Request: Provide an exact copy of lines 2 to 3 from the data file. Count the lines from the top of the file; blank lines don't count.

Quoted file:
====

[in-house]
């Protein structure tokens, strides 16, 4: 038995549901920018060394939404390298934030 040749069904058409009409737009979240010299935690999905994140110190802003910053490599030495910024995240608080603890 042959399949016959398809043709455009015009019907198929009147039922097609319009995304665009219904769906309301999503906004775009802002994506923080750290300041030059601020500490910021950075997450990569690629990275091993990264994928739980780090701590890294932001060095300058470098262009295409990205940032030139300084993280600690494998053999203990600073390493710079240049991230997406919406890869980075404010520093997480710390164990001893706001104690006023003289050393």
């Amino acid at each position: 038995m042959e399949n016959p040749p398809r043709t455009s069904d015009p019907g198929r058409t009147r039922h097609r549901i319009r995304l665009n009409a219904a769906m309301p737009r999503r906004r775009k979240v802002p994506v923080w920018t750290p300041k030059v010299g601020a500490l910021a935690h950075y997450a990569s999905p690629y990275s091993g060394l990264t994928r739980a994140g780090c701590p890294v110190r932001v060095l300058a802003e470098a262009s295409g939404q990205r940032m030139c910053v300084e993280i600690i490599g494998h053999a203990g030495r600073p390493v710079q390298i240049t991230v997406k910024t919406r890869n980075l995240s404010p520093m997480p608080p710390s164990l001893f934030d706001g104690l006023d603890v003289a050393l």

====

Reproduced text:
């Protein structure tokens, strides 16, 4: 038995549901920018060394939404390298934030 040749069904058409009409737009979240010299935690999905994140110190802003910053490599030495910024995240608080603890 042959399949016959398809043709455009015009019907198929009147039922097609319009995304665009219904769906309301999503906004775009802002994506923080750290300041030059601020500490910021950075997450990569690629990275091993990264994928739980780090701590890294932001060095300058470098262009295409990205940032030139300084993280600690494998053999203990600073390493710079240049991230997406919406890869980075404010520093997480710390164990001893706001104690006023003289050393």
């Amino acid at each position: 038995m042959e399949n016959p040749p398809r043709t455009s069904d015009p019907g198929r058409t009147r039922h097609r549901i319009r995304l665009n009409a219904a769906m309301p737009r999503r906004r775009k979240v802002p994506v923080w920018t750290p300041k030059v010299g601020a500490l910021a935690h950075y997450a990569s999905p690629y990275s091993g060394l990264t994928r739980a994140g780090c701590p890294v110190r932001v060095l300058a802003e470098a262009s295409g939404q990205r940032m030139c910053v300084e993280i600690i490599g494998h053999a203990g030495r600073p390493v710079q390298i240049t991230v997406k910024t919406r890869n980075l995240s404010p520093m997480p608080p710390s164990l001893f934030d706001g104690l006023d603890v003289a050393l």